In early 1913, Will Von Tilzer sold out his interest in the Harry Von Tilzer Music Co., publishing on his own account. The company he started was Broadway Music Corporation, started with a capital stock of $500. The initial directors were brother H. Harold Gumm and investor William V. Goldies.
Albert Von Tilzer merged York Music with Broadway in 1914 and endorsed keeping Will at the helm. Some of the output at that time consisted of reprints of York Music stock, but new pieces soon started flowing forth from Albert and other composers who were recruited for the new label. One of these songs was soon brought to hit status by singer Al Jolson, who kept Down Where the Swanee River Flow in his repertoire for many years.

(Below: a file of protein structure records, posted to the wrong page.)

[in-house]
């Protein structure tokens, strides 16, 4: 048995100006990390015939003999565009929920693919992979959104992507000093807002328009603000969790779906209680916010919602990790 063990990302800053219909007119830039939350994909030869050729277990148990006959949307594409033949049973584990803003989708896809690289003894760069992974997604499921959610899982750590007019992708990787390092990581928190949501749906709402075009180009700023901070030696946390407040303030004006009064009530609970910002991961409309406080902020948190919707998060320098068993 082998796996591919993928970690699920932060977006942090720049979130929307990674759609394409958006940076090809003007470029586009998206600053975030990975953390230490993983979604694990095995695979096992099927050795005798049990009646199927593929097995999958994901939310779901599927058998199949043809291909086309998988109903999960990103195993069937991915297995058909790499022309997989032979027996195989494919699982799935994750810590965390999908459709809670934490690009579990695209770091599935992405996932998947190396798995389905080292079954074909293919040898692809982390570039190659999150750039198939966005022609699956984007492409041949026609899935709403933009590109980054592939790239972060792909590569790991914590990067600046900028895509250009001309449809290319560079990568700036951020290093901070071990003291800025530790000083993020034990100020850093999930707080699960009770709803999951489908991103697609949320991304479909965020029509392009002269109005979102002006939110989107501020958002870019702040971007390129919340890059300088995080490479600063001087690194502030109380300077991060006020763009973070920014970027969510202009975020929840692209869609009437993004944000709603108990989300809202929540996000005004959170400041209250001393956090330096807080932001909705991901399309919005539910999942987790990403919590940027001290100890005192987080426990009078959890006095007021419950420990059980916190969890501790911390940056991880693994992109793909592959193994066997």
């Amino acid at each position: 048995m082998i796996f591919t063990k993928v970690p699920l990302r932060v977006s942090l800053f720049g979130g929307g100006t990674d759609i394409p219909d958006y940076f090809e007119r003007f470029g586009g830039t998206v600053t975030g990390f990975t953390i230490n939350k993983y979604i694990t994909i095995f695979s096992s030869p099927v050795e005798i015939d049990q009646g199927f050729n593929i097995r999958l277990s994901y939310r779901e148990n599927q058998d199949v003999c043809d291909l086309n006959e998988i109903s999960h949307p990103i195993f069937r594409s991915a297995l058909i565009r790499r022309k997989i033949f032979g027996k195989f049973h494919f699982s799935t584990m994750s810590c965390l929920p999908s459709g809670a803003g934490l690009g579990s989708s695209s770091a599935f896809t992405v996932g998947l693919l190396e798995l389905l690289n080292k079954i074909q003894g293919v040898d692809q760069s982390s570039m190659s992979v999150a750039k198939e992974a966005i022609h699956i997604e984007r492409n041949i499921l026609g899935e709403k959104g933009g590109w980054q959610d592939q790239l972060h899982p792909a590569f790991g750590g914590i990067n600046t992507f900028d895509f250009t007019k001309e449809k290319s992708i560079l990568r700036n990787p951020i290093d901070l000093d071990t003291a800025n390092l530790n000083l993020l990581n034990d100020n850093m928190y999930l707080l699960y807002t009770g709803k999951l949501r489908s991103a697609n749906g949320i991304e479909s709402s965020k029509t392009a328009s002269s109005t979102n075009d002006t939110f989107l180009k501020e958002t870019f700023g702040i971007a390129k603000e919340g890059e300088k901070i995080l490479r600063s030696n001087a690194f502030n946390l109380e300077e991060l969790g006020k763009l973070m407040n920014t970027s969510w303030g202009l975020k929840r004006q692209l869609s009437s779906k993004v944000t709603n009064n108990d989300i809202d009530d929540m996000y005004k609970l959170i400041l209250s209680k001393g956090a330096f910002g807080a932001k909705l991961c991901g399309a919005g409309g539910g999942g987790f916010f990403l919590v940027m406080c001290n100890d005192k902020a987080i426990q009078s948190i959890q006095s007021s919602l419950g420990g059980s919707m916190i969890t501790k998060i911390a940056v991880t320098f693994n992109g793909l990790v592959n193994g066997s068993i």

Harry Von Tilzer's firm went into receivership for a while in 1922, but he would emerge over the next few years in fairly good shape. Broadway Music similarly suffered a bankruptcy in late 1922, but was discharged from it in early 1923 offering a 25% settlement with creditors based on the promised of a successful reorganization. In this way, Will kept Broadway Music going at a brisk pace into the mid-1920s and the reorganized company kept its promise, coming out of the predicament even stronger.
As of 1942, Will was still shown heading Broadway Music in New York. He died of a heart attack in May 1952.